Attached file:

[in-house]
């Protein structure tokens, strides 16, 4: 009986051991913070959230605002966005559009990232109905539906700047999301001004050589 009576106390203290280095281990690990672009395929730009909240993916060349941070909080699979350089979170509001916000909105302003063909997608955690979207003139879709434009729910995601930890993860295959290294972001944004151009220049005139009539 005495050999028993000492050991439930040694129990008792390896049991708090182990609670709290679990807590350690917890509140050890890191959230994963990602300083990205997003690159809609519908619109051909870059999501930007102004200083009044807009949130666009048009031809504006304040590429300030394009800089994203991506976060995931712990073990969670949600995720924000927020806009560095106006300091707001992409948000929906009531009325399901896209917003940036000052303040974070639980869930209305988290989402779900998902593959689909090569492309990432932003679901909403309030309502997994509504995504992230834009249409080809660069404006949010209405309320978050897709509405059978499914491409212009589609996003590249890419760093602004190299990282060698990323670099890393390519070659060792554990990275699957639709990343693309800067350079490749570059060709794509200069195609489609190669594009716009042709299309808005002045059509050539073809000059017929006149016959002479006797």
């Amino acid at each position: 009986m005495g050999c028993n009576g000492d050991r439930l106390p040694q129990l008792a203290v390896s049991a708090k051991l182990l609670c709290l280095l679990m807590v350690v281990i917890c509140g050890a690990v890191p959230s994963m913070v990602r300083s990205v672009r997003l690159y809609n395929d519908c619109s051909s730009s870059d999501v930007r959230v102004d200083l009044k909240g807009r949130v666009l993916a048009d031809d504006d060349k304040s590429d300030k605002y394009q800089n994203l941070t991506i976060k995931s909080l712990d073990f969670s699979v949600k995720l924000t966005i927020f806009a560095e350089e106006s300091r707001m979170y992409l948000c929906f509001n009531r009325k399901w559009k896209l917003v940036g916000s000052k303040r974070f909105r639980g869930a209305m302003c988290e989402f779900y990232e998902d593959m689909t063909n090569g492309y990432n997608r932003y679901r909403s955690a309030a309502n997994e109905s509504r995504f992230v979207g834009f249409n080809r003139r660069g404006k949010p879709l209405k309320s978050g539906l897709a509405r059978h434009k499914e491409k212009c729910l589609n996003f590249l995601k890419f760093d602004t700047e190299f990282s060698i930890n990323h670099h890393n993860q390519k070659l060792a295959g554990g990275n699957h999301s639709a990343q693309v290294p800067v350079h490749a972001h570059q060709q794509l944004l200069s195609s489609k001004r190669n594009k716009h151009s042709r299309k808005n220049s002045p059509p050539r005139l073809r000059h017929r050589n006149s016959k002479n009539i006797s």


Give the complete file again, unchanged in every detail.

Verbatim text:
[in-house]
């Protein structure tokens, strides 16, 4: 009986051991913070959230605002966005559009990232109905539906700047999301001004050589 009576106390203290280095281990690990672009395929730009909240993916060349941070909080699979350089979170509001916000909105302003063909997608955690979207003139879709434009729910995601930890993860295959290294972001944004151009220049005139009539 005495050999028993000492050991439930040694129990008792390896049991708090182990609670709290679990807590350690917890509140050890890191959230994963990602300083990205997003690159809609519908619109051909870059999501930007102004200083009044807009949130666009048009031809504006304040590429300030394009800089994203991506976060995931712990073990969670949600995720924000927020806009560095106006300091707001992409948000929906009531009325399901896209917003940036000052303040974070639980869930209305988290989402779900998902593959689909090569492309990432932003679901909403309030309502997994509504995504992230834009249409080809660069404006949010209405309320978050897709509405059978499914491409212009589609996003590249890419760093602004190299990282060698990323670099890393390519070659060792554990990275699957639709990343693309800067350079490749570059060709794509200069195609489609190669594009716009042709299309808005002045059509050539073809000059017929006149016959002479006797």
């Amino acid at each position: 009986m005495g050999c028993n009576g000492d050991r439930l106390p040694q129990l008792a203290v390896s049991a708090k051991l182990l609670c709290l280095l679990m807590v350690v281990i917890c509140g050890a690990v890191p959230s994963m913070v990602r300083s990205v672009r997003l690159y809609n395929d519908c619109s051909s730009s870059d999501v930007r959230v102004d200083l009044k909240g807009r949130v666009l993916a048009d031809d504006d060349k304040s590429d300030k605002y394009q800089n994203l941070t991506i976060k995931s909080l712990d073990f969670s699979v949600k995720l924000t966005i927020f806009a560095e350089e106006s300091r707001m979170y992409l948000c929906f509001n009531r009325k399901w559009k896209l917003v940036g916000s000052k303040r974070f909105r639980g869930a209305m302003c988290e989402f779900y990232e998902d593959m689909t063909n090569g492309y990432n997608r932003y679901r909403s955690a309030a309502n997994e109905s509504r995504f992230v979207g834009f249409n080809r003139r660069g404006k949010p879709l209405k309320s978050g539906l897709a509405r059978h434009k499914e491409k212009c729910l589609n996003f590249l995601k890419f760093d602004t700047e190299f990282s060698i930890n990323h670099h890393n993860q390519k070659l060792a295959g554990g990275n699957h999301s639709a990343q693309v290294p800067v350079h490749a972001h570059q060709q794509l944004l200069s195609s489609k001004r190669n594009k716009h151009s042709r299309k808005n220049s002045p059509p050539r005139l073809r000059h017929r050589n006149s016959k002479n009539i006797s």